‘Better head him off before he gathers steam,’ Pam thought. She planted her feet and cocked her head, “So, what are you telling me, Eric? Am I supposed to believe after she ended Appius, Sookie went out to the garage and got her dustpan and broom? I know you think she’s obsessed with cleaning, but really?” Eric stilled, and she saw his mouth work. Pam was pretty sure Eric trying to cover a smile, so she piled it on.
“What next?” Pam allowed the sarcasm to drip, “Are you going to tell me she grabbed a hammer and smashed his fangs before pulling out the vacuum?”
A full-blown smile was hovering on Eric’s mouth, but Pam could see the moment he caught himself, “Enough!” and Eric pulled himself together. “Sookie is not what she appears. She…she was hiding something. She tricked me! She tricked us all. Appius knew what she was and now he has met his end, and we will all find ourselves in trouble because of her!”
Pam’s grin disappeared. “But that’s not how you want to report it, is it? I get it. She’s to blame, but you don’t really want to call Sookie out, do you?”
“No,” Eric sighed, and his shoulders fell. His fangs retracted with a click and Pam saw him wince again. Turning, he stalked back into the library, throwing himself back in to his chair. “How can I continue to worry about her?” he said aloud. “She killed my Maker. What kind of Child protects a person like that?”
Pam followed him. “I’ve never heard of magic strong enough to destroy a vampire.”
“No one has,” Eric agreed. “Niall may know what it is, but it’s like nothing I’ve ever seen. There was no sound, no smell, but he burned, Pam. He burned and she smiled.”
“Good,” Pam nodded, and when Eric exclaimed, she added, “Don’t expect me to be sorry that The Roman is gone. I’m grateful to Sookie.”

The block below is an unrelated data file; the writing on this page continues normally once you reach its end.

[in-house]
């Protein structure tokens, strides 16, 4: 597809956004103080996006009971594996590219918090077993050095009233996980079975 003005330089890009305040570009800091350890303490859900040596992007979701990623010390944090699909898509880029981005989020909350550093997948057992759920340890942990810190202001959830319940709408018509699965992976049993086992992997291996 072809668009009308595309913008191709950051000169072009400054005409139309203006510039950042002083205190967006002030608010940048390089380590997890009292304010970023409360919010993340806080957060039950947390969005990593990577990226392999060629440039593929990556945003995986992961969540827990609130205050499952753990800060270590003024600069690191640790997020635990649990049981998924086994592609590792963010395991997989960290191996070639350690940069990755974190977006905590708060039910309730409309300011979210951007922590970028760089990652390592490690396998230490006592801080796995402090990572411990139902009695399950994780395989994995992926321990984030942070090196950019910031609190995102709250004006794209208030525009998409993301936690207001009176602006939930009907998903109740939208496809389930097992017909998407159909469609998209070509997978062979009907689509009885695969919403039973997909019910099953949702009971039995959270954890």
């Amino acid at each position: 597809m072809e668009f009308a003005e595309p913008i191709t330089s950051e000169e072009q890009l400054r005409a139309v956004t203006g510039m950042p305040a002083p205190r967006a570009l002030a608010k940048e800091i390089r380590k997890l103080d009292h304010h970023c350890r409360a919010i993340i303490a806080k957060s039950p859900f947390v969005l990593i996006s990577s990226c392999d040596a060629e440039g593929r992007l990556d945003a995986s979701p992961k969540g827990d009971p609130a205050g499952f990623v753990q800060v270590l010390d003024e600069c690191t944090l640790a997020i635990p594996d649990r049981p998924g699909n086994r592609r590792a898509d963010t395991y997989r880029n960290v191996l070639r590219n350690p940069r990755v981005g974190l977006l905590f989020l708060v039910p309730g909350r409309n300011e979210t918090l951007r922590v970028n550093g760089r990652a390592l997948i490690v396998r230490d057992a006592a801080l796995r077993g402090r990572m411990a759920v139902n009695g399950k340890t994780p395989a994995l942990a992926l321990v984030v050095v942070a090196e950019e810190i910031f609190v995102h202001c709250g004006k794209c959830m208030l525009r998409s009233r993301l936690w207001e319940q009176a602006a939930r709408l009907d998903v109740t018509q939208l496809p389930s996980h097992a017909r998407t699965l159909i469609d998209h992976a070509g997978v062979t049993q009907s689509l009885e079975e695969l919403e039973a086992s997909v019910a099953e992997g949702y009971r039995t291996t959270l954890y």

“For what?” and Eric’s anger was back. He hunched forward, gripping the arms of the chair, “Why would you be grateful to her? She destroyed my Maker!”
“She found a way to save you,” Pam explained. “Eric, you need to accept that Appius hated you. I don’t know what he shared through your bond, but you need to come to terms with it. When did he ever do anything to help you?”
“He made me!” Eric snarled.
“So what?” and Pam leaned forward, touching her Maker. “You were made for this life, Eric, but any vampire could have brought you over. What you are, who you are, is not because of Appius Livius Ocella. You are the vampire you were born to be, in spite of that old bastard, not because of him!”
“And what about my duty to my Maker? I should forget it? Is that how you feel about the duty you owe me?” Eric glared at her. “What honor would I have if I was willing to curse my own sire? What kind of child doesn’t mourn the death of his father?”
“The kind whose father was The Roman,” Pam replied. That’s when she noticed it. “Where’s your bond with Sookie? Why don’t I smell it?”
“Sookie destroyed it, too,” he answered. Eric couldn’t help himself. He found himself searching for it, probing in the same way he kept running his tongue over his missing tooth. He knew he shouldn’t miss it, shouldn’t miss her, but he did.
“I don’t believe It!” Pam protested. “Nothing can destroy that kind of bond, only final death. Maybe it’s blocked. It could be the shock of everything that’s happened has created some temporary impediment, but I’m sure it will return.”